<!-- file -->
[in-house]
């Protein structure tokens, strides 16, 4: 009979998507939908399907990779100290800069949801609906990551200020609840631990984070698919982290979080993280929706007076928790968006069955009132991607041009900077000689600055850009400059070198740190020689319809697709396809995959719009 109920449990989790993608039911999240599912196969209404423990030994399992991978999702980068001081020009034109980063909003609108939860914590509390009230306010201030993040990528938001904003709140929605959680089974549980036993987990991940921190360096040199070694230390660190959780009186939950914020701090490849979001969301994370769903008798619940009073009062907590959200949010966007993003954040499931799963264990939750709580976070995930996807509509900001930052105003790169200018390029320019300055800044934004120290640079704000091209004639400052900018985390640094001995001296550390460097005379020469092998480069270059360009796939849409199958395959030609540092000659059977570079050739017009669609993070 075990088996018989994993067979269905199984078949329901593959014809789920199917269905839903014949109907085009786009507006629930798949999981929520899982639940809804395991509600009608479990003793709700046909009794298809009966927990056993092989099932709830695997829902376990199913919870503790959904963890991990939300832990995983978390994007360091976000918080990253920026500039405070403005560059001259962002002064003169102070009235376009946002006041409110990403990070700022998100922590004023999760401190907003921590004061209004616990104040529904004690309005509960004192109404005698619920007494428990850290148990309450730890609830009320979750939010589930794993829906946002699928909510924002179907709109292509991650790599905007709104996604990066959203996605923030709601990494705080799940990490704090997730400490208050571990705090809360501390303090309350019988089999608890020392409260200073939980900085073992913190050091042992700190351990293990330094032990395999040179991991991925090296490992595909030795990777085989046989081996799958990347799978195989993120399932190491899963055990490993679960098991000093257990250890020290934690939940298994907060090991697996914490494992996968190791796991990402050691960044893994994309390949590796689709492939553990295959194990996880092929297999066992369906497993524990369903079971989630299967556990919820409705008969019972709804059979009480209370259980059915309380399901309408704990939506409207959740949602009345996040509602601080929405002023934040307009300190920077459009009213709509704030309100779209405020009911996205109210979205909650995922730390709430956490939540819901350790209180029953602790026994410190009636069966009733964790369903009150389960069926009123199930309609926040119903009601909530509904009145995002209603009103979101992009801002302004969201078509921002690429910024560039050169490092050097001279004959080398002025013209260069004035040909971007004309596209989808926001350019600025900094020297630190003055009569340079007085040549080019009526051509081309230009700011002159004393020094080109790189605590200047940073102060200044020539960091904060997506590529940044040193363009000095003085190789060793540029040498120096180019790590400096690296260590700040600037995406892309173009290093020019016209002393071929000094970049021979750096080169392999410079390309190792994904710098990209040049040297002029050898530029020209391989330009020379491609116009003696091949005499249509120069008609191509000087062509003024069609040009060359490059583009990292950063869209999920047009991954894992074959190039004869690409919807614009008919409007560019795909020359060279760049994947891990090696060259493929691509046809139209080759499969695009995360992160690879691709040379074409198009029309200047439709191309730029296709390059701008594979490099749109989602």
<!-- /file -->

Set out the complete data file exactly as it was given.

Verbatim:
[in-house]
């Protein structure tokens, strides 16, 4: 009979998507939908399907990779100290800069949801609906990551200020609840631990984070698919982290979080993280929706007076928790968006069955009132991607041009900077000689600055850009400059070198740190020689319809697709396809995959719009 109920449990989790993608039911999240599912196969209404423990030994399992991978999702980068001081020009034109980063909003609108939860914590509390009230306010201030993040990528938001904003709140929605959680089974549980036993987990991940921190360096040199070694230390660190959780009186939950914020701090490849979001969301994370769903008798619940009073009062907590959200949010966007993003954040499931799963264990939750709580976070995930996807509509900001930052105003790169200018390029320019300055800044934004120290640079704000091209004639400052900018985390640094001995001296550390460097005379020469092998480069270059360009796939849409199958395959030609540092000659059977570079050739017009669609993070 075990088996018989994993067979269905199984078949329901593959014809789920199917269905839903014949109907085009786009507006629930798949999981929520899982639940809804395991509600009608479990003793709700046909009794298809009966927990056993092989099932709830695997829902376990199913919870503790959904963890991990939300832990995983978390994007360091976000918080990253920026500039405070403005560059001259962002002064003169102070009235376009946002006041409110990403990070700022998100922590004023999760401190907003921590004061209004616990104040529904004690309005509960004192109404005698619920007494428990850290148990309450730890609830009320979750939010589930794993829906946002699928909510924002179907709109292509991650790599905007709104996604990066959203996605923030709601990494705080799940990490704090997730400490208050571990705090809360501390303090309350019988089999608890020392409260200073939980900085073992913190050091042992700190351990293990330094032990395999040179991991991925090296490992595909030795990777085989046989081996799958990347799978195989993120399932190491899963055990490993679960098991000093257990250890020290934690939940298994907060090991697996914490494992996968190791796991990402050691960044893994994309390949590796689709492939553990295959194990996880092929297999066992369906497993524990369903079971989630299967556990919820409705008969019972709804059979009480209370259980059915309380399901309408704990939506409207959740949602009345996040509602601080929405002023934040307009300190920077459009009213709509704030309100779209405020009911996205109210979205909650995922730390709430956490939540819901350790209180029953602790026994410190009636069966009733964790369903009150389960069926009123199930309609926040119903009601909530509904009145995002209603009103979101992009801002302004969201078509921002690429910024560039050169490092050097001279004959080398002025013209260069004035040909971007004309596209989808926001350019600025900094020297630190003055009569340079007085040549080019009526051509081309230009700011002159004393020094080109790189605590200047940073102060200044020539960091904060997506590529940044040193363009000095003085190789060793540029040498120096180019790590400096690296260590700040600037995406892309173009290093020019016209002393071929000094970049021979750096080169392999410079390309190792994904710098990209040049040297002029050898530029020209391989330009020379491609116009003696091949005499249509120069008609191509000087062509003024069609040009060359490059583009990292950063869209999920047009991954894992074959190039004869690409919807614009008919409007560019795909020359060279760049994947891990090696060259493929691509046809139209080759499969695009995360992160690879691709040379074409198009029309200047439709191309730029296709390059701008594979490099749109989602």